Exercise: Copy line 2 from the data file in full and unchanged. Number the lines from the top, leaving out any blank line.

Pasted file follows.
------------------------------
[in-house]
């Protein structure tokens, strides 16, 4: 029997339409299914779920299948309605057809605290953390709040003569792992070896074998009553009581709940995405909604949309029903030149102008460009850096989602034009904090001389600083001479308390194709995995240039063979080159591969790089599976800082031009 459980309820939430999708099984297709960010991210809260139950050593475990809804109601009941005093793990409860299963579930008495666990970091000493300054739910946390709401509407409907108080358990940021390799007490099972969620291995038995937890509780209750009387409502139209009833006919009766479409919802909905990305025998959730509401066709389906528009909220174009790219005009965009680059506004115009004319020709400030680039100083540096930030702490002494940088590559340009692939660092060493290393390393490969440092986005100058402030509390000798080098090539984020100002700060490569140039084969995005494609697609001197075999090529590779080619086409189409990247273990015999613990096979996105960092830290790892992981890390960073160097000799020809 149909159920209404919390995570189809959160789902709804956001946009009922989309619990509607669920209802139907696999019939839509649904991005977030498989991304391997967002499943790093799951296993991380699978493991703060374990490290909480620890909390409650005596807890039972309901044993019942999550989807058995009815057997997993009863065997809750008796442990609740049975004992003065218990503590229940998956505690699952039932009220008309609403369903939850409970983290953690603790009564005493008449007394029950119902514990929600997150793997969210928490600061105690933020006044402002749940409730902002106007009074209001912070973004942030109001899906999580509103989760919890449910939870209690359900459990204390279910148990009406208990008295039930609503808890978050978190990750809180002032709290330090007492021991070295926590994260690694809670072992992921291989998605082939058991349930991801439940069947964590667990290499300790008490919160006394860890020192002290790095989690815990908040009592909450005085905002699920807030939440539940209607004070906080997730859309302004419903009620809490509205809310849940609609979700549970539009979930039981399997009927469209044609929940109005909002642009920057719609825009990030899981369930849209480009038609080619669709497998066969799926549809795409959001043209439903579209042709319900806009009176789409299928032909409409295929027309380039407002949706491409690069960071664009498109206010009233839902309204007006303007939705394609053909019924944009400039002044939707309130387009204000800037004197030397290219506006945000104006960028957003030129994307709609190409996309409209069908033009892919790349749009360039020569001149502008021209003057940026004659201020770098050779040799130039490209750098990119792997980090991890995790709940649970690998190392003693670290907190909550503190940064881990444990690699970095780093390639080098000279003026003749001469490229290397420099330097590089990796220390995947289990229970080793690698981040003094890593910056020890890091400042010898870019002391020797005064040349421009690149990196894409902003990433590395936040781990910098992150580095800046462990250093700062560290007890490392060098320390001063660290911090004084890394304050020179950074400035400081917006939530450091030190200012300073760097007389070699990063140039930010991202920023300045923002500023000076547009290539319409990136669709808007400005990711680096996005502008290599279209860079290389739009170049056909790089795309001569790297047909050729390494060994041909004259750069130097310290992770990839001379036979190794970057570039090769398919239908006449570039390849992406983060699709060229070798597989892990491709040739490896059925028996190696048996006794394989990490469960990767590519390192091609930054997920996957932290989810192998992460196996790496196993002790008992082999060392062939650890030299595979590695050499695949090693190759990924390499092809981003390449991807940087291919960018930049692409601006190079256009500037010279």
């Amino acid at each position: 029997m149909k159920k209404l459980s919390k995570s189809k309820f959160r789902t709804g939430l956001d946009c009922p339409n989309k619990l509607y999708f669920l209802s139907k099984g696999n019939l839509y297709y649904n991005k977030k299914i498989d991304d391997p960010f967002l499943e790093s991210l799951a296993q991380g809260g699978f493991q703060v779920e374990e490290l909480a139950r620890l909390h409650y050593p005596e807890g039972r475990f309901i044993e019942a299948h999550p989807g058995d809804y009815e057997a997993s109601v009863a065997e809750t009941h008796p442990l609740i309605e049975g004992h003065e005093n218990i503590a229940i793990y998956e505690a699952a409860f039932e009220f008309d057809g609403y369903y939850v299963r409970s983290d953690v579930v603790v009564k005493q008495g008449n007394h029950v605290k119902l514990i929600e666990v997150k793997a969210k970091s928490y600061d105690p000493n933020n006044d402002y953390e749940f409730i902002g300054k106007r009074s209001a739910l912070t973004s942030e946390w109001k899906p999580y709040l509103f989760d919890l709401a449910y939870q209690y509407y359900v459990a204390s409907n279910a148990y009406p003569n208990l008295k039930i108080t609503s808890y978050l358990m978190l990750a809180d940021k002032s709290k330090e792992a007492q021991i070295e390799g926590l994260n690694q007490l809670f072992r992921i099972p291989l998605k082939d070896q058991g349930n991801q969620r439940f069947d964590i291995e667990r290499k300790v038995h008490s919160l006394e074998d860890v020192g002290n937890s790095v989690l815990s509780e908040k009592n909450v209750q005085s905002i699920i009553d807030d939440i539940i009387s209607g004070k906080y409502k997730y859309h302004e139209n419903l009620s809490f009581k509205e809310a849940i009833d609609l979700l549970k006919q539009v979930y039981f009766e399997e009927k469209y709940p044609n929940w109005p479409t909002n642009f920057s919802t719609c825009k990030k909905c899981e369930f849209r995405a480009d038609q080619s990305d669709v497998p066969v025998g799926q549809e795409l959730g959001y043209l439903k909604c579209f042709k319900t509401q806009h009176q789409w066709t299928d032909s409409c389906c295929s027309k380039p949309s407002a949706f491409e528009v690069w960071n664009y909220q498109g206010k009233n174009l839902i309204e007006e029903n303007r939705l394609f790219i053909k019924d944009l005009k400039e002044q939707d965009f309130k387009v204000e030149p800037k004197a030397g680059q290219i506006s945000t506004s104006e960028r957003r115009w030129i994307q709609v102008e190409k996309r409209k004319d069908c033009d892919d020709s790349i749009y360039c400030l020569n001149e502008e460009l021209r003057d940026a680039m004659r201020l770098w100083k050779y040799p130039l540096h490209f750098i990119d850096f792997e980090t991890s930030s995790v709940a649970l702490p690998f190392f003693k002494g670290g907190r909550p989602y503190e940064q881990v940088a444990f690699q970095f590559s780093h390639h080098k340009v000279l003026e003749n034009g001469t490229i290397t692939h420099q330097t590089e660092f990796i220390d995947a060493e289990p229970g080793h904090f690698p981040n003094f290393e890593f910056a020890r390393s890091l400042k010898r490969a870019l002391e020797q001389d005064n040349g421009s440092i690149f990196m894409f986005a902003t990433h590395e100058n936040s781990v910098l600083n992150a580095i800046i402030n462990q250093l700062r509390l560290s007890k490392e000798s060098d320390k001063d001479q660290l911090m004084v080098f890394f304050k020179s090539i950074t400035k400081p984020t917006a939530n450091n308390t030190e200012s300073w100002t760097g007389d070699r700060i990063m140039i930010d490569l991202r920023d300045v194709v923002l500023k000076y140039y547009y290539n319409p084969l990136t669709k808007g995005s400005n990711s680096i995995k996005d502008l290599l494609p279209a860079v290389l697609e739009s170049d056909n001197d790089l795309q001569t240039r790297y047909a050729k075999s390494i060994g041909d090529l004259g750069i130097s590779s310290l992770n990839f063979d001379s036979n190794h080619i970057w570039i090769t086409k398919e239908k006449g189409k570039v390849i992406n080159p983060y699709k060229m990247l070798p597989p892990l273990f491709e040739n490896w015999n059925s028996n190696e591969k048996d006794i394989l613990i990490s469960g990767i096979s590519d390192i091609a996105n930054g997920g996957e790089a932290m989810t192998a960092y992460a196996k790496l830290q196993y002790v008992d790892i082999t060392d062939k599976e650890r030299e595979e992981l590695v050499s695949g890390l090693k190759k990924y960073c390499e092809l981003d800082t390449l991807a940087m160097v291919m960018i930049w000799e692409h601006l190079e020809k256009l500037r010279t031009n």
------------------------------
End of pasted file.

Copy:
């Protein structure tokens, strides 16, 4: 029997339409299914779920299948309605057809605290953390709040003569792992070896074998009553009581709940995405909604949309029903030149102008460009850096989602034009904090001389600083001479308390194709995995240039063979080159591969790089599976800082031009 459980309820939430999708099984297709960010991210809260139950050593475990809804109601009941005093793990409860299963579930008495666990970091000493300054739910946390709401509407409907108080358990940021390799007490099972969620291995038995937890509780209750009387409502139209009833006919009766479409919802909905990305025998959730509401066709389906528009909220174009790219005009965009680059506004115009004319020709400030680039100083540096930030702490002494940088590559340009692939660092060493290393390393490969440092986005100058402030509390000798080098090539984020100002700060490569140039084969995005494609697609001197075999090529590779080619086409189409990247273990015999613990096979996105960092830290790892992981890390960073160097000799020809 149909159920209404919390995570189809959160789902709804956001946009009922989309619990509607669920209802139907696999019939839509649904991005977030498989991304391997967002499943790093799951296993991380699978493991703060374990490290909480620890909390409650005596807890039972309901044993019942999550989807058995009815057997997993009863065997809750008796442990609740049975004992003065218990503590229940998956505690699952039932009220008309609403369903939850409970983290953690603790009564005493008449007394029950119902514990929600997150793997969210928490600061105690933020006044402002749940409730902002106007009074209001912070973004942030109001899906999580509103989760919890449910939870209690359900459990204390279910148990009406208990008295039930609503808890978050978190990750809180002032709290330090007492021991070295926590994260690694809670072992992921291989998605082939058991349930991801439940069947964590667990290499300790008490919160006394860890020192002290790095989690815990908040009592909450005085905002699920807030939440539940209607004070906080997730859309302004419903009620809490509205809310849940609609979700549970539009979930039981399997009927469209044609929940109005909002642009920057719609825009990030899981369930849209480009038609080619669709497998066969799926549809795409959001043209439903579209042709319900806009009176789409299928032909409409295929027309380039407002949706491409690069960071664009498109206010009233839902309204007006303007939705394609053909019924944009400039002044939707309130387009204000800037004197030397290219506006945000104006960028957003030129994307709609190409996309409209069908033009892919790349749009360039020569001149502008021209003057940026004659201020770098050779040799130039490209750098990119792997980090991890995790709940649970690998190392003693670290907190909550503190940064881990444990690699970095780093390639080098000279003026003749001469490229290397420099330097590089990796220390995947289990229970080793690698981040003094890593910056020890890091400042010898870019002391020797005064040349421009690149990196894409902003990433590395936040781990910098992150580095800046462990250093700062560290007890490392060098320390001063660290911090004084890394304050020179950074400035400081917006939530450091030190200012300073760097007389070699990063140039930010991202920023300045923002500023000076547009290539319409990136669709808007400005990711680096996005502008290599279209860079290389739009170049056909790089795309001569790297047909050729390494060994041909004259750069130097310290992770990839001379036979190794970057570039090769398919239908006449570039390849992406983060699709060229070798597989892990491709040739490896059925028996190696048996006794394989990490469960990767590519390192091609930054997920996957932290989810192998992460196996790496196993002790008992082999060392062939650890030299595979590695050499695949090693190759990924390499092809981003390449991807940087291919960018930049692409601006190079256009500037010279």